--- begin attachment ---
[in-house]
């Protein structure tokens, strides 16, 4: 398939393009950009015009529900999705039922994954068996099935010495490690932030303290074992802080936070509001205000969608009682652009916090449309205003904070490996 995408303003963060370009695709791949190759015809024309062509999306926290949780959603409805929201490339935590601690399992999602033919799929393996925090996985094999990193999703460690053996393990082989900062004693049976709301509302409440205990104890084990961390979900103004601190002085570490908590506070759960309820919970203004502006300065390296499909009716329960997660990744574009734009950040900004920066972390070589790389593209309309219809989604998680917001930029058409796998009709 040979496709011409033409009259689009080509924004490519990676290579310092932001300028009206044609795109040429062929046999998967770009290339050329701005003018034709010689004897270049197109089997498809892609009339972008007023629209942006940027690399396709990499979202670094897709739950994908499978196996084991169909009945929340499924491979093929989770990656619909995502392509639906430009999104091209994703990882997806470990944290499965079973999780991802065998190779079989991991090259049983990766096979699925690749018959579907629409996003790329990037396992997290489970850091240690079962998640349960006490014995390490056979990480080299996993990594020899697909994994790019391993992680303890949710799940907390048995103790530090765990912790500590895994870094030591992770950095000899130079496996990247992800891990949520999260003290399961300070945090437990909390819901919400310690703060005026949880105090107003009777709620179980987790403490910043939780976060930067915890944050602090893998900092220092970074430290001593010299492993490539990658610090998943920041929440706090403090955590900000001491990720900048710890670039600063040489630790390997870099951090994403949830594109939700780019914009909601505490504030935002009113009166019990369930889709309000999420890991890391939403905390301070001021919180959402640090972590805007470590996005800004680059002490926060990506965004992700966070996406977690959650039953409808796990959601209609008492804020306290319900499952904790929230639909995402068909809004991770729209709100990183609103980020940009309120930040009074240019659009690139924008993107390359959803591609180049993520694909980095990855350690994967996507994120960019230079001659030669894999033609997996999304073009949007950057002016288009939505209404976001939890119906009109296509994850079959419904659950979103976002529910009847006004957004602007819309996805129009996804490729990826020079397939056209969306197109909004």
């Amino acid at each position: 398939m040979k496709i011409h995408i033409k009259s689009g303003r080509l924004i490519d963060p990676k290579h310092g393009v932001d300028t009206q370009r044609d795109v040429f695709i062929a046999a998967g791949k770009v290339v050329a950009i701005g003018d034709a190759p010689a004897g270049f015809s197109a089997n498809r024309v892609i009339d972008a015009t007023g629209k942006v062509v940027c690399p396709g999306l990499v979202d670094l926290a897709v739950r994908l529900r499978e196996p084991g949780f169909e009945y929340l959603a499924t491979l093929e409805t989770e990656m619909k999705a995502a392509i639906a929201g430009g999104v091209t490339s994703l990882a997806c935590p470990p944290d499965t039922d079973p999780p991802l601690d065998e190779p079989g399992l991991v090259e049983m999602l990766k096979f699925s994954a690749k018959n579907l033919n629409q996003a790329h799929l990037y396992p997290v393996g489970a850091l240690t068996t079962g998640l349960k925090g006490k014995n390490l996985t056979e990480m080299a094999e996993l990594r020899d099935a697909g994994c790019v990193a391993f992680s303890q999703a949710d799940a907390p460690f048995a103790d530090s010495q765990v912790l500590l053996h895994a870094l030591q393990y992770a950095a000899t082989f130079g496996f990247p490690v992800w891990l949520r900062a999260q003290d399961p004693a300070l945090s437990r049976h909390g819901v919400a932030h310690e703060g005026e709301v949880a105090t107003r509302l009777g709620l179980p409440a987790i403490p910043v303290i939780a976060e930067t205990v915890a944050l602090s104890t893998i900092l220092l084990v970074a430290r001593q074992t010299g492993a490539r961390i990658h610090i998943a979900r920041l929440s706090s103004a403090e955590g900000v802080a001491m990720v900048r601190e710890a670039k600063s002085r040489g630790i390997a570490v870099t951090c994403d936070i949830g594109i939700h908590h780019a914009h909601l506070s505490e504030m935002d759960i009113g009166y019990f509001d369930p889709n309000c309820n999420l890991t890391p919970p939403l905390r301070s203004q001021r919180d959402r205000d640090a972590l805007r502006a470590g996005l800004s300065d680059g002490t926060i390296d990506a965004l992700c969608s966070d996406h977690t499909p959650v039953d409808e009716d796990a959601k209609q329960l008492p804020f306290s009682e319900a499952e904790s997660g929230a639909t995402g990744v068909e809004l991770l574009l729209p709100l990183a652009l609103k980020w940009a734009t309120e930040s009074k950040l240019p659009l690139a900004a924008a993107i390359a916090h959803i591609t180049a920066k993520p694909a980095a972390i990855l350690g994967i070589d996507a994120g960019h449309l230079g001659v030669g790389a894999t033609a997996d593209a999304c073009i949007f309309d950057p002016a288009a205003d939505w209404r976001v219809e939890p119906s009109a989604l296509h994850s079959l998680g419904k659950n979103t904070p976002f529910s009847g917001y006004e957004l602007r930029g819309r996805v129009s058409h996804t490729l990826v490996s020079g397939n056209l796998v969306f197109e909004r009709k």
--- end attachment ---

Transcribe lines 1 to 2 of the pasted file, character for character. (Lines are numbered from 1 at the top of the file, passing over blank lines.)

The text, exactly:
[in-house]
């Protein structure tokens, strides 16, 4: 398939393009950009015009529900999705039922994954068996099935010495490690932030303290074992802080936070509001205000969608009682652009916090449309205003904070490996 995408303003963060370009695709791949190759015809024309062509999306926290949780959603409805929201490339935590601690399992999602033919799929393996925090996985094999990193999703460690053996393990082989900062004693049976709301509302409440205990104890084990961390979900103004601190002085570490908590506070759960309820919970203004502006300065390296499909009716329960997660990744574009734009950040900004920066972390070589790389593209309309219809989604998680917001930029058409796998009709 040979496709011409033409009259689009080509924004490519990676290579310092932001300028009206044609795109040429062929046999998967770009290339050329701005003018034709010689004897270049197109089997498809892609009339972008007023629209942006940027690399396709990499979202670094897709739950994908499978196996084991169909009945929340499924491979093929989770990656619909995502392509639906430009999104091209994703990882997806470990944290499965079973999780991802065998190779079989991991090259049983990766096979699925690749018959579907629409996003790329990037396992997290489970850091240690079962998640349960006490014995390490056979990480080299996993990594020899697909994994790019391993992680303890949710799940907390048995103790530090765990912790500590895994870094030591992770950095000899130079496996990247992800891990949520999260003290399961300070945090437990909390819901919400310690703060005026949880105090107003009777709620179980987790403490910043939780976060930067915890944050602090893998900092220092970074430290001593010299492993490539990658610090998943920041929440706090403090955590900000001491990720900048710890670039600063040489630790390997870099951090994403949830594109939700780019914009909601505490504030935002009113009166019990369930889709309000999420890991890391939403905390301070001021919180959402640090972590805007470590996005800004680059002490926060990506965004992700966070996406977690959650039953409808796990959601209609008492804020306290319900499952904790929230639909995402068909809004991770729209709100990183609103980020940009309120930040009074240019659009690139924008993107390359959803591609180049993520694909980095990855350690994967996507994120960019230079001659030669894999033609997996999304073009949007950057002016288009939505209404976001939890119906009109296509994850079959419904659950979103976002529910009847006004957004602007819309996805129009996804490729990826020079397939056209969306197109909004």